The Mess in Afghanistan Is America’s To Fix

The situation in Afghanistan is growing dire. With the withdrawal of U.S. troops progressing, the anti-government armed militia known as the Taliban have waged large-scale offensives to regain their grip on the country. As they make their way to the capital, Kabul, in an ever intensifying fight against government forces, civilian lives are being sacrificed the most.*

Though the American government has expressed deep concern and aided government forces with recent bombardment, as of yet, there has been no sign that the U.S. military’s plans to leave the country by the end of the month have changed. While the U.S. may want to show how it succeeded in turning Afghanistan into a free country by ending America’s longest war after 20 years, criticism has mounted on all fronts for apparently abandoning Afghanistan in its darkest hour. If anything, America has brought this chaos upon Afghanistan with its extended occupation. As such, America must take responsibility and bring peace to Afghanistan.

Since the end of April, the Taliban has ramped up its aggression in the wake of the power vacuum caused by America’s withdrawal. They have taken control of 10 of Afghanistan’s 34 provincial capitals, increasing the number of districts they control from around 70 in mid-April to over 200, approximately 60% of the country. With America’s withdrawal 95% complete, Afghan forces have lost their anchor and their advantage. After months of fighting, hundreds of thousands of people have been displaced.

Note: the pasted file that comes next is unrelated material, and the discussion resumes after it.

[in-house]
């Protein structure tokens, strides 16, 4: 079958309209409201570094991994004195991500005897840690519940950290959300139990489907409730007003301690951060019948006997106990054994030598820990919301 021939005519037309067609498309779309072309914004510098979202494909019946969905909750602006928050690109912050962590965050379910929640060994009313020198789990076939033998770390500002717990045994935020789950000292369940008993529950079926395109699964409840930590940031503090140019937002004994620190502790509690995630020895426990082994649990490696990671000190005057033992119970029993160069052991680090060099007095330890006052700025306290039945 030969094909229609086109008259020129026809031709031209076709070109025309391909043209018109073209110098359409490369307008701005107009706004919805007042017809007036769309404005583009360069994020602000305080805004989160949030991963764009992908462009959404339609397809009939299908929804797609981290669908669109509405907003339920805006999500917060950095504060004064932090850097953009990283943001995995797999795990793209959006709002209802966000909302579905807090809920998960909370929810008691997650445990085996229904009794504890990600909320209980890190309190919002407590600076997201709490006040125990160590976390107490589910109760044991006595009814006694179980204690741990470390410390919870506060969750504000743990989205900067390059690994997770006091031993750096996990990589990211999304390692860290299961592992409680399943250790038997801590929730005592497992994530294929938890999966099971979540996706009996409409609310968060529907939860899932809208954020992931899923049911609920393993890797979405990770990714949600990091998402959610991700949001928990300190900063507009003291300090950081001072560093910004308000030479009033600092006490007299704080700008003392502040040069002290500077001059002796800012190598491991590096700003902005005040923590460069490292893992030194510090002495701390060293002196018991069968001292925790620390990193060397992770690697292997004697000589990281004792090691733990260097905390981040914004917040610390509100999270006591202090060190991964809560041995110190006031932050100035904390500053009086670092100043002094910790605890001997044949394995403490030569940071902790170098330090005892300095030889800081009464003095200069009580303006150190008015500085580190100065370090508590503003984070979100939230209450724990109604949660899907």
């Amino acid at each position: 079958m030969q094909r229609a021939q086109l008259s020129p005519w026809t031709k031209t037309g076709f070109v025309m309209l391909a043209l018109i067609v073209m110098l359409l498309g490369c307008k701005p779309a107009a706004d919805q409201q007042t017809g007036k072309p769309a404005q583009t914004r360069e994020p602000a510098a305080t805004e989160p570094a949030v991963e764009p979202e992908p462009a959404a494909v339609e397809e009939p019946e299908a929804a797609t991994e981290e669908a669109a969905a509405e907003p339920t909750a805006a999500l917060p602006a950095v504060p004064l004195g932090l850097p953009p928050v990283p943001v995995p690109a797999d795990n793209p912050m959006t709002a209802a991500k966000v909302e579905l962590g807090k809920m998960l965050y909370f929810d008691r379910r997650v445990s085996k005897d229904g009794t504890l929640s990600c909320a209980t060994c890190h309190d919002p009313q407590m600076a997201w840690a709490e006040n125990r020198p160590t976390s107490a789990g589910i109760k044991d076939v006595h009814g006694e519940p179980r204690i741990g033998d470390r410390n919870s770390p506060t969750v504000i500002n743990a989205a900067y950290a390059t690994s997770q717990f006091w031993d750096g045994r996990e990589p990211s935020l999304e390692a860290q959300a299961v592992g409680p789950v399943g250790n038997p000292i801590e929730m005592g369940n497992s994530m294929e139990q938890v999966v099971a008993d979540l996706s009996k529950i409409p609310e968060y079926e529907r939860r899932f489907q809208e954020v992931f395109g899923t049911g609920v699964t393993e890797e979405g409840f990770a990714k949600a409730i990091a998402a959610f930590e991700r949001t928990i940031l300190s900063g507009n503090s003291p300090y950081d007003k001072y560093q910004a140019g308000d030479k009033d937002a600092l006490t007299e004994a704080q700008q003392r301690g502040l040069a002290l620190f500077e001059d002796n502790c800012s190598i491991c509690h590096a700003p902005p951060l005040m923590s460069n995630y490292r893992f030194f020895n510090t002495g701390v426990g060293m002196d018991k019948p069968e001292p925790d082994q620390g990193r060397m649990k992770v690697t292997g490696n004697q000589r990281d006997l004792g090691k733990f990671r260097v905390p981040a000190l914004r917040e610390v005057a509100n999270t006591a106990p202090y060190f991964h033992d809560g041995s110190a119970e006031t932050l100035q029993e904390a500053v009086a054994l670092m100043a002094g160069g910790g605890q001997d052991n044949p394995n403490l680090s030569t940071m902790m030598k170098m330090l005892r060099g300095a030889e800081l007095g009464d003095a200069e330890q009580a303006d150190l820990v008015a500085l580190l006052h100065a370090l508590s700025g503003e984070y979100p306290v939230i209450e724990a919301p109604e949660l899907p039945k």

According to the United Nations Assistance Mission in Afghanistan, last month there were over 1,000 civilian casualties as a result of urban warfare in three cities, the worst level since the U.N. began tracking civilian casualties in 2009. “If this violence isn’t stopped,” warned the U.N., “casualties will reach an unprecedented level.”** However, President Joe Biden stated flatly that “Afghan leaders have to come together. They’ve got to fight for themselves, fight for their nation,” as he flatly refused to reevaluate America’s withdrawal.

Meanwhile, many in America have grown weary of the war. Next month will mark the 20th anniversary of the 9/11 attacks. While the United States originally toppled the Taliban during its war on terror, with expenditures topping $1 trillion and the loss of more than 2,000 troops, disdain for military intervention has grown.

But, the peace agreement America made with the Taliban last February as a way of exiting Afghanistan has all but collapsed. Talks for a permanent cease-fire have stalled, and no one could have anticipated how the war front and balance of power would change. Leaving everything up to the government of Ashraf Ghani would be disastrous.* Even the Republican Party has demanded this hasty decision be reversed.

The United States and the wider international community have a duty to resolve this crisis and open the path to peace, whether that be through diplomacy or humanitarian aid.

*Editor’s note: The Taliban assumed control of Afghanistan on Aug. 16, and President Ashraf Ghani fled the country. The original version of this article was written and published before the situation changed.

**Editor’s note: Although accurately translated, this quoted remark could not be independently verified.

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